Ask A Negotiation Expert: Dealing With Conflict? Bring High-Level Values to the Table

One of the best ways of dealing with conflict is to look beyond the issue and identify shared

By — on / Conflict Resolution

dealing with conflict

Melvin Shakun is a management consultant, professor emeritus at New York University, and founding editor of the international journal Group Decision and Negotiation. He spoke with Negotiation Briefings about dealing with conflict, and how negotiators can break through impasse by appealing to common values.

Dealing with conflict: How shared values can bring us together

Negotiation Briefings: How do you define values in the context of negotiation?

Melvin Shakun: Values are purposes we desire and would like to realize in negotiation. It might be to make money or to reduce the burning of fossil fuels to limit climate change. Concrete decisions and goals, such as making money, can be found at the bottom of the values hierarchy. By contrast, higher-level values are those that relate more to our broader goals and common humanity.

NB: What’s one important higher- level value?

MS: What I refer to as “connectedness with the other” is a very important higher-order value that often propels progress on lower-level values. I once met the mayor of a small town in a wine-producing region in the south of France who had to manage conflict within the town council. He said that when they were dealing with conflict, he would bring out several bottles of his wine. They would taste the wine and give their opinions, and the council members who had vineyards would bring in their own wine to be tasted. When they got back down to business, everyone would feel more connected, and more open to compromise and solutions as a result. You can create connectedness with the other in many ways, such as sharing a meal or talking about common interests or experiences.

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NB: What if you try to appeal to a higher-level value and the other side doesn’t respond?

MS: When you’re dealing with conflict, there’s always some other higher-level value. At one time, I lived in a large faculty-housing building in New York City. The children’s swings were in an open area where residents’ dogs could roam, and the area wasn’t very clean as a result. So the faculty met to vote on whether to keep dogs out of the area. My wife and I had a dog, but we recognized that children need a safe and clean space to play. We proposed keeping the area clean and our dogs on leashes, but it looked like we were going to lose.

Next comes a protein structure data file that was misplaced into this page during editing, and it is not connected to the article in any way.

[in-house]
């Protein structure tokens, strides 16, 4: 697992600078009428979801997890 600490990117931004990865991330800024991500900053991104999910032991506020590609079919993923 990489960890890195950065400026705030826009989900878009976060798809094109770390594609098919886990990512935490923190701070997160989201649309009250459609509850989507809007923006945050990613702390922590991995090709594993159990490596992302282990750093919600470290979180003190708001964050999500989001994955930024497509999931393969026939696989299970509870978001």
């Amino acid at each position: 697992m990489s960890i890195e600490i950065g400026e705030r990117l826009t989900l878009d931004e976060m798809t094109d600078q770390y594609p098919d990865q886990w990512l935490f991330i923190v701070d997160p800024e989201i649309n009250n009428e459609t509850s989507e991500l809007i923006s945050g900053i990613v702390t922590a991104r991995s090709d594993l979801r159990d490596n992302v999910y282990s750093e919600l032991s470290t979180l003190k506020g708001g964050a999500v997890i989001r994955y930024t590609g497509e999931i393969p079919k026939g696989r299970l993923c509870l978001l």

Just before the vote, a faculty member raised his hand and said, “I’m against the dog run, but I care about minority rights, and the faculty with dogs are in the minority.” Aha! I proposed that they give us three months to keep the area clean and safe, and then hold the vote. So, that’s what they did. The dog owners followed the new rules, and the kids had a nice place to play.

The decision was changed by introducing the concept of minority rights—a higher-level value than the more obvious, practical values we were discussing, such as kids’ rights to a clean play area and space for dogs to get exercise. These were the concrete goals, and there was a conflict at that level. But a faculty member saw dog owners as human beings. Consequently, “connectedness with the other” acted as a higher-level value that promoted agreement at a lower level.

NB: What other higher-level values can negotiators draw on to break through impasse?

MS: New York University professor Jonathan Haidt has identified six “moral foundation values”: liberty, fairness, care, loyalty, sanctity, and authority. Essentially, they’re innate evolutionary intuitions that are culturally modified. For example, we all have an instinct to take care of those who need help, but the strength of that instinct varies among cultures. Often, Haidt points out, political polarization between liberals and conservatives is based on the different emphases they give these moral foundations. Liberals primarily value care, liberty, and fairness, so they focus on social programs. Conservatives’ most sacred value is to preserve institutions and traditions that sustain all six values.

NB: Given these differences, how can we come together?

MS: One fairly high-level value that’s not used enough in Washington now is what I call a “right/wrong value.” It’s a value where you say, “I am right, but you are not wrong.” If you say that to someone, it means, “I am willing to listen to you,” and that can go a long way toward building connectedness. It’s the truth, by the way, because no one knows for sure which side is right and which is wrong because right and wrong depend on how you see the problem.

I’d like for someone in Congress to stand up and say, “I am right, but you are not wrong.” It doesn’t mean you’ll vote the other way; it means you are listening. And hopefully, your counterpart will say that back to you.

By introducing new values, and encouraging all negotiators to explore the higher-level values that are important to them, you can change people and change the negotiation. We’re all human. Chances are, if we can identify the right values, more people will identify with them. That can help restructure a negotiation and lead to a solution.

What techniques have helped you in dealing with conflict?

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